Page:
PublisherPoint Blank
Date Published04 May 2017
Price£ 12.00


by Delia Ephron

Two American couples go on holiday together. Their friendship begins to disintegrate almost immediately and death is the result.


Lizzie and Michael, a couple from America, are visiting Italy with their friends Finn and Taylor and their daughter Snow. The book never spells this out but after a few mystifying chapters these relationships become apparent. Each chapter is written from the viewpoint of one person, telling what happens as he or she perceives it; sometimes telling or reflecting on what happened in the past, sometimes describing the present. It is quite difficult for much of the first part of the book to recognise a coherent sequence of events.

This rather introspective way of telling the story leaves little room for much descriptive prose. Any description tends to be the emotional response of the viewer to the landscape. The daughter, Snow, who is often at the centre of any action, is very peculiar and her actions seem to dominate everyone’s vision. The Trevi Fountain, where there is an incident involving Snow, is just referred to as “the magnificent Baroque fountain, the grandest in Rome”, and reference is made to the film The Dolce Vita. Such a superficial vision of the surroundings reflects the superficiality of the characters - so in that sense the book could be called well-written, but whether it is worth reading is another question entirely.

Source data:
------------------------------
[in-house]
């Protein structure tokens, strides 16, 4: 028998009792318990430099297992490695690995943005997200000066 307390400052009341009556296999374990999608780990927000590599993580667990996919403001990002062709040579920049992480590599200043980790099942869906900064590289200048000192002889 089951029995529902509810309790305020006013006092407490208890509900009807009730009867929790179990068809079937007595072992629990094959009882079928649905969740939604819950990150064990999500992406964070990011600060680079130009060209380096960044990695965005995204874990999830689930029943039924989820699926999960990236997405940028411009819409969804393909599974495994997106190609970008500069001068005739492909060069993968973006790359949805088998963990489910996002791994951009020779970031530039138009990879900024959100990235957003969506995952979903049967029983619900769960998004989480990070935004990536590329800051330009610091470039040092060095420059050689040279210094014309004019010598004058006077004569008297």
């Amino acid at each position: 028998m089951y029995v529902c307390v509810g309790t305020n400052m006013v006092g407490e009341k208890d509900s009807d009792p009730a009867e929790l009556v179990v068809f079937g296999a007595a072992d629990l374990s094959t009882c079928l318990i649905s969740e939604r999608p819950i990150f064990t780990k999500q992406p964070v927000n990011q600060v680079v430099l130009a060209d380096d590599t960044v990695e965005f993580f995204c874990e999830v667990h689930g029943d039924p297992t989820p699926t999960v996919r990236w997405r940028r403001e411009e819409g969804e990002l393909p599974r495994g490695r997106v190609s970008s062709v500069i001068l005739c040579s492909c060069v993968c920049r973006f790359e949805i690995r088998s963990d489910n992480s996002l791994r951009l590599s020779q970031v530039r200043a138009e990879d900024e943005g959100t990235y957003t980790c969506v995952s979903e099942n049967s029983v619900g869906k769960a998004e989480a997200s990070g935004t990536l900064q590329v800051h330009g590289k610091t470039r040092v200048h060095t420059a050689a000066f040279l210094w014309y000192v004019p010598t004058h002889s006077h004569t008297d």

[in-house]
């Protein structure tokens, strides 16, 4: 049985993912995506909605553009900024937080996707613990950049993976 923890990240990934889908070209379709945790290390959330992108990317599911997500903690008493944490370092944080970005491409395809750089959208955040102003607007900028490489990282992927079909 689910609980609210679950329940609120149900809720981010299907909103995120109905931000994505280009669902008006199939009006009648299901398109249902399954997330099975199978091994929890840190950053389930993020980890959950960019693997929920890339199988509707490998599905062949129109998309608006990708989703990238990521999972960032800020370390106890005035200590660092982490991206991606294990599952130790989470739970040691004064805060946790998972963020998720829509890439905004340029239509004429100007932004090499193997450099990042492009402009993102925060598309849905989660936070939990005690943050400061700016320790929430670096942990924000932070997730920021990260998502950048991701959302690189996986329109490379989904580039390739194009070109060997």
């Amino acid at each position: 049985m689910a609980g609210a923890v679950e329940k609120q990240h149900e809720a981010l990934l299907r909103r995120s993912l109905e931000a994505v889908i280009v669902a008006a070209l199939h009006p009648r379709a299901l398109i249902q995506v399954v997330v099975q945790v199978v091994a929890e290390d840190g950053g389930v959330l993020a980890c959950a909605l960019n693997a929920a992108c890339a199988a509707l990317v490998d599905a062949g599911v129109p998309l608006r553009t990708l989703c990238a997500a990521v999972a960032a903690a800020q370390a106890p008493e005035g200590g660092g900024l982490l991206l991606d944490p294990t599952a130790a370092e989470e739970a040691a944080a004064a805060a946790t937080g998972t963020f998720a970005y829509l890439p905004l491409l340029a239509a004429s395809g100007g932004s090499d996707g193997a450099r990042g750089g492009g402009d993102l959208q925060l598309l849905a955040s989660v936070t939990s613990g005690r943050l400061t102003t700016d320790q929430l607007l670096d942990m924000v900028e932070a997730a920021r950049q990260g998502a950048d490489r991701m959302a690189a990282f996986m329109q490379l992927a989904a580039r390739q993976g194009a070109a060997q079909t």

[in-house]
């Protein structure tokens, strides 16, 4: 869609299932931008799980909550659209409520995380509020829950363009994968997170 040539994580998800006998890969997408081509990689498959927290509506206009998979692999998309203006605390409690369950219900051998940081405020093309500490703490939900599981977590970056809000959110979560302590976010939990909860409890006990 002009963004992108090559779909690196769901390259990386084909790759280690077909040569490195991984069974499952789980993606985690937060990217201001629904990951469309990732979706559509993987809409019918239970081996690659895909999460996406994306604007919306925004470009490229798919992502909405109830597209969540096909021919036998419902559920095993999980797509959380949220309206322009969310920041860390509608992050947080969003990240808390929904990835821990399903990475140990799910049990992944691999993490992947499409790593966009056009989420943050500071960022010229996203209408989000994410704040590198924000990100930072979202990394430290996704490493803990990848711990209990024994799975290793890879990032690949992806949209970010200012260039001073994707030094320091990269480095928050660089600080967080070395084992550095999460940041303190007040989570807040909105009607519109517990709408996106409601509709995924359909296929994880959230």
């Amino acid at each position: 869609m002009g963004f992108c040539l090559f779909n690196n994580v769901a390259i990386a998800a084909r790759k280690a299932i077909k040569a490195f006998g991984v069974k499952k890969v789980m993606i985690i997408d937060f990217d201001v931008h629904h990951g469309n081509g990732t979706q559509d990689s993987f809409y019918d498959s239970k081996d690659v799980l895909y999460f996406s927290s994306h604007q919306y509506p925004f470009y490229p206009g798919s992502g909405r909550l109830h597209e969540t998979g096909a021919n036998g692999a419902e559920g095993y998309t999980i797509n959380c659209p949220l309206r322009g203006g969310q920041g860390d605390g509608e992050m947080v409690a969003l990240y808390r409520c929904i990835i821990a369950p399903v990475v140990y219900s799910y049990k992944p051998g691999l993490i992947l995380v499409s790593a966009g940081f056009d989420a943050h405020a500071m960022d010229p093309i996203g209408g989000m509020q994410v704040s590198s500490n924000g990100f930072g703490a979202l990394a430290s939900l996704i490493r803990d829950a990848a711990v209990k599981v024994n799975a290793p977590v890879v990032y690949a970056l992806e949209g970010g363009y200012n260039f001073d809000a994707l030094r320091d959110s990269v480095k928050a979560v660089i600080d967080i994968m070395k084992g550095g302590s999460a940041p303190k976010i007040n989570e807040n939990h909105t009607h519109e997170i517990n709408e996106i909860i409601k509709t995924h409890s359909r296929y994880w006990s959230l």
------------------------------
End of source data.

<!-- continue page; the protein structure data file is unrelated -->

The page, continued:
The viewpoint of the individual in each chapter certainly sheds light on each of the characters so that some depth to these superficial main characters is achieved. It is debateable, however, whether or not this approach is helpful in telling the complete story. Indeed there is not much of a story to tell and perhaps the crime fiction label may not be the most appropriate.

It is unusual for a book to promote such a negative view of Italy. The holiday couples seem to see Siracusa as old, run-down, empty and frightening. They certainly do not develop a romantic view of the country, and make almost no mention even of the food, other than the pesto being made of pistachio and parsley. The only other mention – “she scraped a bit of apricot and pine-nuts off a sardine before tasting it” – seems to sum up their attitude. The whole atmosphere is that of these Americans being totally out of their depth in Europe which the author conveys very well.

The ending is rather obtuse and difficult to comprehend. One of the characters surmises that “games played on other people became a game played on me.” For readers who like game-playing, this could be an interesting book, but otherwise it is a disappointing and shallow, if complicated and well-written, read.

Reviewed 20 January 2018 by Sylvia Maughan